In a hurry? Here’s what you need to know:
- Cholesterol is a powerful molecule with many roles in the body
- The APOB gene helps transport cholesterol through the bloodstream
- Changes in the APOB gene can decrease the body’s ability clear cholesterol from the blood—leading to a disease called Familial Hypercholesterolemia
- DNA testing can help people find out if they’re likely to have this disease
- Preventative steps can be taken to potentially avoid a serious health complication
Cholesterol is a powerful molecule. It’s used by your body to build hormones like testosterone and estrogen. It helps give cells in our body structure. As vital as it is, it also has the power to contribute to heart disease. With such power, it’s important for our bodies to keep control over the amount of cholesterol we have and where its stored. To do this, it relies on multiple genes, including the apolipoprotein-B gene (APOB).
APOB is responsible for making a protein known by the same name (APOB). Like other apolipoproteins, APOB has the important task of helping our body transport cholesterol from one location to the next. Cholesterol is transferred in tiny packages (known as lipoproteins) alongside fats, water, and various proteins. Where the cholesterol goes in the body is determined by the types of fat and proteins that are packaged with it inside the lipoproteins. When it is in high-density lipoproteins (HDLs), the cholesterol is sent to the liver where the cholesterol can be broken down. But when it’s packaged in low-density lipoproteins (LDLs), it’s sent to places in the body where cholesterol is needed. LDLs are generally considered “bad cholesterol” because they are more likely to get stuck in the bloodstream and contribute to heart disease. It’s in these LDL packages where APOB comes into play.
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In order for cholesterol to be unloaded from its package, the LDL particle has to first connect with the receiving cell—not unlike a plane trying to coordinate its landing at an airport. APOB and other proteins in the LDL particle help connect it to the receiving cell and initiate offloading of the cholesterol. In doing so, APOB helps clear cholesterol from the bloodstream and protects our bodies from heart disease.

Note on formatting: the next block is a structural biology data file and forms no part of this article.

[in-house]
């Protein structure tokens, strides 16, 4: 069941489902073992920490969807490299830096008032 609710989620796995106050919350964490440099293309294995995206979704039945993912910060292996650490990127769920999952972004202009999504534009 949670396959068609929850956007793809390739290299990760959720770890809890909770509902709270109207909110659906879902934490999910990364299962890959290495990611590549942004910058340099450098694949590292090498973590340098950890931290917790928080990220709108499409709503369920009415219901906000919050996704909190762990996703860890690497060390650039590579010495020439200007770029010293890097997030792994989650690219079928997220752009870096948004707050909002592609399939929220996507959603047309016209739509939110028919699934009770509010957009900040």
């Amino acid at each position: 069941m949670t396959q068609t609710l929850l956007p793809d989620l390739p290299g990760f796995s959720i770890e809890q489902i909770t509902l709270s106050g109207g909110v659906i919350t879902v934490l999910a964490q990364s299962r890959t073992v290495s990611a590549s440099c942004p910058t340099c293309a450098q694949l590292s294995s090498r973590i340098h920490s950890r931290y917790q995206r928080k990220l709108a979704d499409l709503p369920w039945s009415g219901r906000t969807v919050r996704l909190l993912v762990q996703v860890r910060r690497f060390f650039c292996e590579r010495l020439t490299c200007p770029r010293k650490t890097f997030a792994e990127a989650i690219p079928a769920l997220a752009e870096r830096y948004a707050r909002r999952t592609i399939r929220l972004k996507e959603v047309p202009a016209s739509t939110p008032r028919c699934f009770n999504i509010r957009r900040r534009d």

Genetics of FH
Genetic testing is the gold standard for identifying people with FH. Research has shown that most people with FH will have variants in one of three genes: LDLR (60-80%), APOB (1-5%), and PCSK9 (0-3%). Notably, the APOB protein interacts the LDLR protein (made from the LDLR gene) in order to remove LDLs from the blood1.
Changes in the DNA coding for the APOB protein have been linked to a disease known as Familial Hypercholesterolemia (FH). FH is the most common form of inherited heart disease, affecting about one out of every 250-500 people1-3. Research has shown that changes in the DNA affecting cholesterol metabolism—including variants in APOB—result in chronically high blood levels of LDL cholesterol1-3. Because the cholesterol cannot be offloaded in its normal destination, the amount of LDLs in the blood rises. Some of that excess cholesterol can be mistakenly offloaded into the walls of blood vessels. Over time, this can cause inflammation and thickening of the blood vessels which can ultimately result in heart attacks and other symptoms of heart disease1,4.
Fortunately, there are ways to prevent serious health complications from FH. DNA testing—including the type of test offered for free as a part of the WholeMe project—can help identify people with variants associated with the condition. Once diagnosed, FH is typically treated with drugs called statins which help to lower blood cholesterol levels and can have a significant impact on reducing heart attack risk.
- Youngblom, Emily. “Familial Hypercholesterolemia.” Advances in Pediatrics., U.S. National Library of Medicine, 8 Dec. 2016, www.ncbi.nlm.nih.gov/books/NBK174884/.
- Bouhairie, Victoria Enchia, and Anne Carol Goldberg. “Familial Hypercholesterolemia.” Cardiology clinics 33.2 (2015): 169–179. PMC. Web. 22 Aug. 2018.
- Varghese, Mithun J. “Familial Hypercholesterolemia: A Review.” Annals of Pediatric Cardiology 7.2 (2014): 107–117. PMC. Web. 22 Aug. 2018.
- Wolinsky, H., et al. “Arterial Lysosomes and Connective Tissue in Primate Atherosclerosis and Hypertension.” Circulation Research, vol. 36, no. 4, Jan. 1975, pp. 553–561., doi:10.1161/01.res.36.4.553.